In an interview with the Chinese-language magazine Business Weekly on June 19, Hilary Clinton, former U.S. secretary of state and potential candidate in the 2016 U.S. presidential election, declared her stance on the Taiwan-PRC relationship. While supporting cross-Strait exchanges, Clinton predicted that down the road, Taiwan’s push for closer cross-Strait ties could lead to an over-reliance on the People’s Republic of China (PRC), and urged Taiwan to reevaluate the pace of its engagement with the PRC.
Clinton’s concern implies that economic dependence could bring about political dependence. But do Clinton’s assumptions fully apply to Taiwan-PRC relations? Some unique conditions in Taiwan may work against economic dependency.
Nothing But Politics
Some might argue that the increasing exchange across the Taiwan Strait is a two-way street. In most cases of exchanges between two countries, “interdependence” occurs instead of a lopsided impact to one side. That is, while Taiwan’s economy would become increasingly reliant on the PRC, the PRC’s economy would also be economically vulnerable vis-à-vis Taiwan. However, when it comes to cross-Strait relations, the situation is tricky.
Obviously, Taiwan’s freedom of action has been constrained by the PRC, both because Beijing can influence other parties in their relations with Taiwan, and because ultimately, Beijing can squeeze Taiwan both economically (Beijing accounts for nearly 40 percent of Taiwan’s exports) and militarily, if the PRC is willing to pay the price. As an example, consider Taiwan’s current situation negotiating free trade agreements (FTAs). It seems that finishing the cross-Strait Economic Cooperation Framework Agreement (ECFA) is inevitably a first step for Taiwan if it wishes to pursue membership in either the PRC-led Regional Comprehensive Economic Partnership (RCEP) or the U.S.-led Trans-Pacific Partnership (TPP). The connection between the PRC and the RCEP makes concluding the ECFA a threshold for Taiwan’s acceptance into the RCEP, but Taiwan still cannot get away from the PRC’s influence in the TPP negotiations. There are several countries with overlapping memberships in the two FTAs, and the PRC could tactically exert its economic power to control Taiwan’s international economic space. The PRC would be more willing to “allow” Taiwan to join the TPP if Taiwan signs the RCEP first.
Realistically Taiwan truly has no discretion in deciding on the sequence of signing FTAs. While it is theoretically possible for Taiwan to reach out to other countries for bilateral economic cooperation, those countries are only likely to enter into such relations when the PRC promises not to interfere. Most countries would avoid endangering their own economic relations with the PRC.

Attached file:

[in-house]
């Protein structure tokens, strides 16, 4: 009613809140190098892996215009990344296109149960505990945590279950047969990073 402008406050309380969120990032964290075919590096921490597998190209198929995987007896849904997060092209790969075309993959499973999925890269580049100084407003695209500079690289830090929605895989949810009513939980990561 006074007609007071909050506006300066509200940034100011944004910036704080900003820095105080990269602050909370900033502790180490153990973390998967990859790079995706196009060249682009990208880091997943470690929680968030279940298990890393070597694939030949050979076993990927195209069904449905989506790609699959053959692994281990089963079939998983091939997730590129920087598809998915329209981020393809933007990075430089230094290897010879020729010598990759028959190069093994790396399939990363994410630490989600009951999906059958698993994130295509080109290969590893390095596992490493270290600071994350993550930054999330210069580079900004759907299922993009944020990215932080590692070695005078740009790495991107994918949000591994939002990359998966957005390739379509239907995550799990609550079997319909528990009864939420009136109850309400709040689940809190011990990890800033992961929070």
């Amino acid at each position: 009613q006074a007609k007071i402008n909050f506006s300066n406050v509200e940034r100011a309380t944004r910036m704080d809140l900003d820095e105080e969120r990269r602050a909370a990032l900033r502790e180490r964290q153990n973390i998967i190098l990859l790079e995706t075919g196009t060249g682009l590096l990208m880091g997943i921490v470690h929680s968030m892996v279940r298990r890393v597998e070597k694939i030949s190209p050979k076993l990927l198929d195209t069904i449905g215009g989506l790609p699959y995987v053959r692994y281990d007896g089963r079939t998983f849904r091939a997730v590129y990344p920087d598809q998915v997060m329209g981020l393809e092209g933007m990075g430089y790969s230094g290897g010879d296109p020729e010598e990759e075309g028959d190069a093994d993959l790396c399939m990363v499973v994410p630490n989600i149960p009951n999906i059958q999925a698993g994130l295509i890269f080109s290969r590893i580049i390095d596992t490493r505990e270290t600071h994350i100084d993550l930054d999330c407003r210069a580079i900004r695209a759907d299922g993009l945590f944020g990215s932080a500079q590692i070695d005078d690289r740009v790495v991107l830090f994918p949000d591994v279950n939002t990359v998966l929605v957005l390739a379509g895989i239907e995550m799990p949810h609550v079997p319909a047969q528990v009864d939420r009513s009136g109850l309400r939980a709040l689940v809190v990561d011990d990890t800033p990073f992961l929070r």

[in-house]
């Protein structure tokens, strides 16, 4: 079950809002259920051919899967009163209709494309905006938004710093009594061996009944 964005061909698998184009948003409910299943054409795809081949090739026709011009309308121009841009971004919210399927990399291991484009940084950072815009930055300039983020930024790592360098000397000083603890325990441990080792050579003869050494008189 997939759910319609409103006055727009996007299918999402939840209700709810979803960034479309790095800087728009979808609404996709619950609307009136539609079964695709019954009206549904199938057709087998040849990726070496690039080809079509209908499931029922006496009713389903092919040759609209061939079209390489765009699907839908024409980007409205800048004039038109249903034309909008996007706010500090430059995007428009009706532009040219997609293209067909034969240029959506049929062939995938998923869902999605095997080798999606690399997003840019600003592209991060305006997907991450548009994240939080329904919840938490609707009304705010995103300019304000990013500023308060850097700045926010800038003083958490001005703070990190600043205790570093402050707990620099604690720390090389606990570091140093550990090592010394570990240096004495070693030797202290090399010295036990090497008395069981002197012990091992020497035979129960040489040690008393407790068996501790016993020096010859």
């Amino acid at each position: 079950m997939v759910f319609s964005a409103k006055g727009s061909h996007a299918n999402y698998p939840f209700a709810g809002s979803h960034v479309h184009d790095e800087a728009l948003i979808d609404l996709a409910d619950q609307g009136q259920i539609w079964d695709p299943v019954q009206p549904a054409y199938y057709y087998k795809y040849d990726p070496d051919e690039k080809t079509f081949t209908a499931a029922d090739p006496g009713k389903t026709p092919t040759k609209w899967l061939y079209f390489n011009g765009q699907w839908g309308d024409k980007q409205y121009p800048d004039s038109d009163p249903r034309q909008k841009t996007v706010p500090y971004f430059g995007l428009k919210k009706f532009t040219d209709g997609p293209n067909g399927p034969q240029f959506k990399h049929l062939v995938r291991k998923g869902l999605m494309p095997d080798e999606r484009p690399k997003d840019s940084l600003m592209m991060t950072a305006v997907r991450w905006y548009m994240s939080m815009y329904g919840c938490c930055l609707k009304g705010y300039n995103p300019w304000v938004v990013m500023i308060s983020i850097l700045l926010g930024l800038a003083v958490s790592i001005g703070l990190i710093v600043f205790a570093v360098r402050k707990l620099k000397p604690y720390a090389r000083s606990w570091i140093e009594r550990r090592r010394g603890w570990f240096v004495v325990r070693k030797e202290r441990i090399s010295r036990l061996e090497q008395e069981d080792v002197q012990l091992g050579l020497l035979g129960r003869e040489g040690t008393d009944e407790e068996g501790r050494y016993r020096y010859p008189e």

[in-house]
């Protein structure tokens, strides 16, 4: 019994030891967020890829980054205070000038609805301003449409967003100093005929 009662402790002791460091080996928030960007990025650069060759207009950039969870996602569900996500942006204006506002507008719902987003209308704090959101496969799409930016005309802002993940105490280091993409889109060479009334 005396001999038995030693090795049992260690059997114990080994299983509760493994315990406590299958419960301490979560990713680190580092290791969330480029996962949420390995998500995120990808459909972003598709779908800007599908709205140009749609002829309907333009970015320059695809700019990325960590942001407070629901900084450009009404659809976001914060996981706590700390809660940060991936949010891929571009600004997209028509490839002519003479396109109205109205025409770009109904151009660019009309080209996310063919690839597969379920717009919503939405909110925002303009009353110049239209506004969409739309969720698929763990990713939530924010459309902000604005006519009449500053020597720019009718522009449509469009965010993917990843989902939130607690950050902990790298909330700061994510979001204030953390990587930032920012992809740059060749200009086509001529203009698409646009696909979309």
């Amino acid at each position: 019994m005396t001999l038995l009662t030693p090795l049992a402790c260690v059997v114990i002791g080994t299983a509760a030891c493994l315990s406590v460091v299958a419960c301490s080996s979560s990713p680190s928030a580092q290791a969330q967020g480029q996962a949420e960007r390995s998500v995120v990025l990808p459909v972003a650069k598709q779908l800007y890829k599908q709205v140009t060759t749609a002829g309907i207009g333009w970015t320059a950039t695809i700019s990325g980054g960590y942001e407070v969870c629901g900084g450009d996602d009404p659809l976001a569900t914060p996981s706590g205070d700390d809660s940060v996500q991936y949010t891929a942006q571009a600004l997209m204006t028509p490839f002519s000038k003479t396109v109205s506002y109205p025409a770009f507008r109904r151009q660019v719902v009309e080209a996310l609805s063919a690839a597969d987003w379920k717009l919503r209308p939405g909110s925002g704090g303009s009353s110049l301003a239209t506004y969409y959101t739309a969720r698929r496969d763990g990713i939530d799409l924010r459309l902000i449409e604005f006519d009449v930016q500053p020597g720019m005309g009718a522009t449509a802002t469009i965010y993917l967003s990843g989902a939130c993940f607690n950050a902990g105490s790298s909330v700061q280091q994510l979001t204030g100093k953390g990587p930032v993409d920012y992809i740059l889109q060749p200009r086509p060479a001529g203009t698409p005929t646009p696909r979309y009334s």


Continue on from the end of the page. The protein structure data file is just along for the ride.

Growing Taiwanese Identity
This is not to say that Taiwan is ready to acquiesce to this reality. To the PRC’s surprise, enhancing economic and people-to-people exchanges have amplified the voices of those who support Taiwan independence. On the economic front, a public opinion poll conducted by Taiwan Indicators Survey Research (TISR) in June 2013 indicated that up to 48.9 percent of Taiwanese people think that the ECFA has not helped improve Taiwan’s economy, while only 28.3 per cent hold the opposite opinion. Following the Sunflower Student Movement of March 2014, which protested against the passing of the Cross-Strait Service Trade Agreement (CSSTA) by the ruling Kuomintang party without a clause-by-clause review, negative attitudes toward the ECFA have grown steadily. A poll conducted by the Grassroots Influence Foundation in early May showed that while the majority of Taiwanese support economic liberalization in general, most are doubtful about deepening economic interaction with China. When asked about their attitudes on the CSSTA, as many as 51.3 percent of those who support economic liberalization reported objection to the pact, whereas 87.5 percent of those opposing economic liberalization were against it.
Further, surging people-to-people exchanges have appeared to make Taiwanese people more aware of their “identity,” offering them a chance to clearly examine the fundamental difference between the two sides. In a public opinion survey report published in July 2014 by the National Cheng-chi University Election Study Center, when people in Taiwan were asked about their identity, 60.4 percent reported seeing themselves as Taiwanese, with only 3.5 percent regarding themselves as Chinese and 32.7 percent thinking of themselves as both, the lowest percentages on record.
Domestic Consensus Required
Faced internationally with the constraints imposed by China’s political calculation and domestically with a growing sense of Taiwanese identity, Taiwan’s government is in a difficult position. Recent tensions in Sino-Japanese relations could further aggravate Taiwan’s international status, for China and Japan would be likely to focus on competing for better relations with South Korea rather than Taiwan. (In fact, even a warming Sino-Japan relationship – if that were to happen in the near future – would not serve Taiwan well.) In any event, for Taiwan, there is no room to play such strategic games to improve its situation (by choosing to align with certain neighboring countries), because Taiwan is not as strategically valuable as, say, South Korea. For future development, Taiwan seemingly cannot rely on establishing strategic foreign relations to survive – neither by balancing nor bandwagoning. The only thing Taiwan can and should do to avoid being marginalized is to build its own value, to form a more sustainable and substantial strategy; a survival strategy built from within, not from the outside. However, this strategy would require a domestic consensus on political and economic goals, which Taiwan has lacked for a long time.
Emily S Chen is a graduate student in the Center for East Asian Studies at Stanford University with a focus on international relations.